Are you struggling to change your eating habits? Melissa Hartwig, the nutritionist and best-selling author of the Whole30 Book – The 30-Day Guide to Total Health and Food Freedom (which has now sold over 2 million copies) shares with you how to forever change your life by changing what you eat.
Free Tools: www.Whole30.com
Are you struggling to change your eating habits to lose weight or you just so frustrated you can’t seem to find a sustainable diet that actually works for you? Well, on today’s show, we’re interviewing the New York Times best selling author of the whole30 book, the Thirty Day guide to total health and food freedom, which has now sold over 2 million copies. Over 2 million copies. Just think about that. Today’s guest has been featured on CNBC wide with Kelly and Ryan, countless media outlets, and now she is right here with us on the thrive time show. Where does it gentlemen mentally prepare yourself for an endless barrage of knowledge bombs compete in today’s interview with Melissa Hartwig.
I don’t know if you can believe this, but we have a unicorn on today’s show. Oh yeah, we are. You mean the best selling author and the nutritionist who has been featured on CNBC live with Kelly and Ryan, countless media outlets, and the CEO Marshal of the whole 30 program. This woman is a hundred percent committed to helping you change your habits as it relates to your eating and your relationship with your food. Miss Melissa, how are you? Welcome onto the thrive time show my friend.
Hello. Thank you so much for having me. I’m really happy to be here.
Melissa Hartwig. There’s so much that has been written about you on the Internet. I would say 99 points seven percent of which is super, super positive. Uh, and so I want to ask you some questions that maybe you haven’t been asked before or try to tap into your wisdom here a little bit. So I’ve heard you say that food is so emotional, so emotional. Why do people after a bad day go into eat a half gallon of ice cream? What’s that all about?
So many reasons. So our relationship with food often goes all the way back to childhood. It’s what we learned as kids. That’s what our parents modeled for us. It’s that every time our parents thought they would take us out for ice cream or you know, they didn’t let us have any junk food at all. So we hid under our bed and ate candy and very often that relationship starts. You know, we couldn’t get dessert until we ate all of our vegetables. And those are really powerful associations. When you also factor in the way today’s modern food is created like created by students to be so salty and fatty and sugary and craveable and they’re designed for us to overconsume and you combine that with our deeply emotional relationship with food. The fact that culture and media have taught us to use food as a reward or treat yourself to use food as comfort or to reward, to relieve anxiety or to self soothe or just show each other love. It’s no wonder that we’re stuck in this really vicious cycle of using food to numb our feelings and then overconsuming and then experiencing the guilt and shame that comes along with it and hating ourselves and stressing about it, which only leads to more cravings. And the kinds of foods we’re eating are keeping us stuck on that cycle.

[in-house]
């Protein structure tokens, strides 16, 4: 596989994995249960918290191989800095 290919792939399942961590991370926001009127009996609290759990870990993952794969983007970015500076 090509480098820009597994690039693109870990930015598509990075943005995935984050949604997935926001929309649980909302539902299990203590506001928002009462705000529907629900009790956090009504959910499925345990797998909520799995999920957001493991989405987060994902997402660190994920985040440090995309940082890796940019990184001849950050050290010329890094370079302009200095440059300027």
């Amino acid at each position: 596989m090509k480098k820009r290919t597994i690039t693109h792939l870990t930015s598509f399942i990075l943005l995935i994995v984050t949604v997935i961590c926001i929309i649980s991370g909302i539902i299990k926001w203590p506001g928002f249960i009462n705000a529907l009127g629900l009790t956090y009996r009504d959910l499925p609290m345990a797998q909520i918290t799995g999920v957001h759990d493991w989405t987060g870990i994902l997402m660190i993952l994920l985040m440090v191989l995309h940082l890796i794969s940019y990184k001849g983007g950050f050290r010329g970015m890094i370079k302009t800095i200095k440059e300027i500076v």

You are a person who lives what you talk about, uh, you know, you, you, you stay in shape, you eat the way you should, you, you, you, you don’t just teach the whole 30 program but you live it. I have to ask you, how do you know some people eat ice cream to sort of deal with a rough day? They drink a beer to deal with a rough day. They eat a ton of popcorn. So deal with the rough day. How do you deal with food when you have a rough day or how do you deal with life when you have
so? Yeah, I think because food is so accessible and because we’re taught that that’s the Goto, right? You see the commercial with the woman who has a fight with her boyfriend and she reaches for the pint of ice cream. Food is just so accessible and it’s so rewarding and it’s so kind of culturally driven and that that’s the first thing we automatically reach for. But when you choose not to do that, you then have to come up with all of the other ways to reward yourself and self soothe and, and kind of relieve anxiety. So you know, for me, what I find is most of the time we’re not actually craving the cookie, were missing some kind of connection or missing a connection to ourselves. We’re missing a connection with other people, maybe with our spirituality or with God or with this feeling of being centered or grounded, whatever it is. So generally I prefer to reach out when I’m having those difficult times or go inward and maybe I go to the gym or a yoga practice or I’d go on a solo hike. But restoring that connection and kind of sitting in the feeling and acknowledging the feeling and then processing it is what actually helps you move past it. You never find the answer in the bottom of a pint of ice cream.